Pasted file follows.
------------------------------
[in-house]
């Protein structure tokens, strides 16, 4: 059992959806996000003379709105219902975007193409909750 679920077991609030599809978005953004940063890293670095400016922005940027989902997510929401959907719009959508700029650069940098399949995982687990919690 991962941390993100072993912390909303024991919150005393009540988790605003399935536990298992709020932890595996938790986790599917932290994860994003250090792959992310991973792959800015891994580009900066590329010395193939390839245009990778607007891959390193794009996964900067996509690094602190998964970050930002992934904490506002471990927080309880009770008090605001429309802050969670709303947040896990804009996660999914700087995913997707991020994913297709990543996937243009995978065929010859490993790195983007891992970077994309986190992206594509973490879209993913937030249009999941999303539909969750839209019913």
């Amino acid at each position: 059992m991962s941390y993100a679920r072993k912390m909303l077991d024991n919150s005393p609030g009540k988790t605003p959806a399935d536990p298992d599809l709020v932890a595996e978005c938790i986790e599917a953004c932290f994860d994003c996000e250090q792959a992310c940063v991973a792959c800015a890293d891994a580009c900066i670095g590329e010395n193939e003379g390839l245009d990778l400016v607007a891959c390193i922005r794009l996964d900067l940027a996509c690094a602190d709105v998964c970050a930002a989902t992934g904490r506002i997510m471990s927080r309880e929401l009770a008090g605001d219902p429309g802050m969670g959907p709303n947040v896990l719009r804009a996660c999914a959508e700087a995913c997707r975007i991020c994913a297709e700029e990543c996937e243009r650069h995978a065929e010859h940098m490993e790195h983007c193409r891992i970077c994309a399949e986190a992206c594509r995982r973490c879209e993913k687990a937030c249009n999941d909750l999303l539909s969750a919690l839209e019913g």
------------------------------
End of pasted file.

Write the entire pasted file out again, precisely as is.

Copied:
[in-house]
């Protein structure tokens, strides 16, 4: 059992959806996000003379709105219902975007193409909750 679920077991609030599809978005953004940063890293670095400016922005940027989902997510929401959907719009959508700029650069940098399949995982687990919690 991962941390993100072993912390909303024991919150005393009540988790605003399935536990298992709020932890595996938790986790599917932290994860994003250090792959992310991973792959800015891994580009900066590329010395193939390839245009990778607007891959390193794009996964900067996509690094602190998964970050930002992934904490506002471990927080309880009770008090605001429309802050969670709303947040896990804009996660999914700087995913997707991020994913297709990543996937243009995978065929010859490993790195983007891992970077994309986190992206594509973490879209993913937030249009999941999303539909969750839209019913």
């Amino acid at each position: 059992m991962s941390y993100a679920r072993k912390m909303l077991d024991n919150s005393p609030g009540k988790t605003p959806a399935d536990p298992d599809l709020v932890a595996e978005c938790i986790e599917a953004c932290f994860d994003c996000e250090q792959a992310c940063v991973a792959c800015a890293d891994a580009c900066i670095g590329e010395n193939e003379g390839l245009d990778l400016v607007a891959c390193i922005r794009l996964d900067l940027a996509c690094a602190d709105v998964c970050a930002a989902t992934g904490r506002i997510m471990s927080r309880e929401l009770a008090g605001d219902p429309g802050m969670g959907p709303n947040v896990l719009r804009a996660c999914a959508e700087a995913c997707r975007i991020c994913a297709e700029e990543c996937e243009r650069h995978a065929e010859h940098m490993e790195h983007c193409r891992i970077c994309a399949e986190a992206c594509r995982r973490c879209e993913k687990a937030c249009n999941d909750l999303l539909s969750a919690l839209e019913g």